Their conquests do not seek to destroy Romanization, on the contrary, they complete it. They are indeed too small in number to replace the Gallo-Roman populations in place. It is estimated that they are at most around 25,000 individuals but may be much less. They are therefore content to take key positions, to control the cogs of power without being omnipresent, sharing resources and land with the landowners and the senatorial aristocracy in place. The Burgundians thus take two thirds of the cultivable land, one third of the slaves and half of the houses, farms, gardens, forests and pastures in exchange for the military defense of these territories. To this end, they consider themselves as military auxiliaries to Romaine, benefiting from the magister militum, or the title of "master of the Gallic militia".

Thus, if the Burgundians are germans, they nevertheless respect the previous occupants, partially integrating into the Gallo-Roman ensemble. However, the two ethnic groups remain very distant. Burgundian customs sometimes clash with the refinement of the end of the Lower Empire. If the Romans fall under Catholicism, the Burgundians are Arians. Each ethnic group has its own code of laws.

Apogee and fall of Burgundia

When Chilperic died, the Burgundian kingdom said Burgundia reached its maximum extension, stretching from the line of the Vosges to Avignon and it was during the reign of Gondebaud that it experienced long years of peace and tranquility. His education was made at the imperial court, he received the distinction of patrice, high Roman dignity legitimizing the authority of the Burgundian king over his Gallo-Roman subjects. Gondebaud must nevertheless fight against the Franks and their king Clovis. The chronicler Grégoire de Tours reports a military clash between the two peoples around Dijon. Although defeated, Gondebaud manages to make peace with the king of the Franks, offering him his niece Clothilde in marriage. It is in this way a reign of peace that he offers to his kingdom, striving throughout to calm tensions between Arians and Catholics. And if he himself remains Arian, his son and last Burgundian king Sigismond, takes the Catholic faith from him.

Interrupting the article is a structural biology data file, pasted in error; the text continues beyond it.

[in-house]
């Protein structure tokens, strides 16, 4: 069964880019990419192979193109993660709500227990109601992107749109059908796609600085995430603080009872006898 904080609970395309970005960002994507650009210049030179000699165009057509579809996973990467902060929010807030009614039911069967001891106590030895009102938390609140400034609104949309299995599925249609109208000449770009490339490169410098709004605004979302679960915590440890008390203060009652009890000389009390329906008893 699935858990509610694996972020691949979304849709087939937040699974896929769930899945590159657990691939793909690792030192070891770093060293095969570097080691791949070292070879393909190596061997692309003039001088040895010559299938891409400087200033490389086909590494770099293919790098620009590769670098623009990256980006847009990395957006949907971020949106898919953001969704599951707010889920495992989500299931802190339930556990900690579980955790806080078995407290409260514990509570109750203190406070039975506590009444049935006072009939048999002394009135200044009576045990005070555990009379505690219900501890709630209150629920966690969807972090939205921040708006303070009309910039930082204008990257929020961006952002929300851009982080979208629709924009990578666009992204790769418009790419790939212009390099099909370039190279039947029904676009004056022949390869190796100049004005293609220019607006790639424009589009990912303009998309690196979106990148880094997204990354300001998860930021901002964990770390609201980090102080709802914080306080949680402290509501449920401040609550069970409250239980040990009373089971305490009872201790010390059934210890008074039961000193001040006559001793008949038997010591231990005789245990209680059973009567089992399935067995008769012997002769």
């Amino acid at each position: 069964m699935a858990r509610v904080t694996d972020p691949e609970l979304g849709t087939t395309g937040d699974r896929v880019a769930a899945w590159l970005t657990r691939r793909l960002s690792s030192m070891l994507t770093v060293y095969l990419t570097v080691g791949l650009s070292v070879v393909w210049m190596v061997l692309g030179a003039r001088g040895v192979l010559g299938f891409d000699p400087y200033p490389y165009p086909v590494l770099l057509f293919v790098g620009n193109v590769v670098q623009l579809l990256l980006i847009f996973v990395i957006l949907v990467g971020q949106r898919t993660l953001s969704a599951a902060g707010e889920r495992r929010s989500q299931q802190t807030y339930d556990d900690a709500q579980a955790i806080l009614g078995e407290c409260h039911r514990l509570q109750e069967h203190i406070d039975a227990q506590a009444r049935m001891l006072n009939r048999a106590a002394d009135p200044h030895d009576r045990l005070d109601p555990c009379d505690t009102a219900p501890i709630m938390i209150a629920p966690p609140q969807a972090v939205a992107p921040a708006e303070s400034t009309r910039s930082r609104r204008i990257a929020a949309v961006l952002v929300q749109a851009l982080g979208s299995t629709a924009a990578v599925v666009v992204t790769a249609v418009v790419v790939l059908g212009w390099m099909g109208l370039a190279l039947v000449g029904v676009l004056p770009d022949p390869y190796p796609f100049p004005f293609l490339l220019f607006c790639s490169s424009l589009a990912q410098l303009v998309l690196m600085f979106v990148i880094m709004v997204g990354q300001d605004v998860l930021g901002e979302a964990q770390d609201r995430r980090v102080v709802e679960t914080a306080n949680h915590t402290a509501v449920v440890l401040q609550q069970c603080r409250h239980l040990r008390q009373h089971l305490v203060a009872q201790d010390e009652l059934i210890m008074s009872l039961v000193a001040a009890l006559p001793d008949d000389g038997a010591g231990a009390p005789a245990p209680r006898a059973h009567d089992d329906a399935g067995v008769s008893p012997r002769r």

This time it is a chaotic reign that sees the end of the Burgundian kingdom. His royal debut was marked by family violence worthy of Greek tragedies. His second wife is maneuvering against the son of his first so that Sigismund will kill him by mistake, which attracts the wrath of his powerful neighbors and leads him to go in penance at the monastery of Agaune he had founded. Sigismond must then fight the Franks again. One of the sons of Clovis, Clodomir, king of Orleans decides to attack the Burgundian kingdom and has Sigismond assassinated. His brother Gondomar resumed the fight against Clodomir and defeated him in 524, but it was only a respite before the kingdom fell into the hands of the Franks who shared it in 534.

It is the end of the Burgundian dynasty and of this kingdom which will have lasted barely a century but not for all that of Burgondia which continues to exist within the Frankish kingdom leaving the next birth of the Duchy of Burgundy under the Merovingian kings.

Bibliography

- Justin Favrod, Les Burgondes. A forgotten kingdom in the heart of Europe, Presses polytechniques et universitaire romandes, 2002.

- Jean Richard (dir.), History of Burgundy, Éditions Privat, 1988.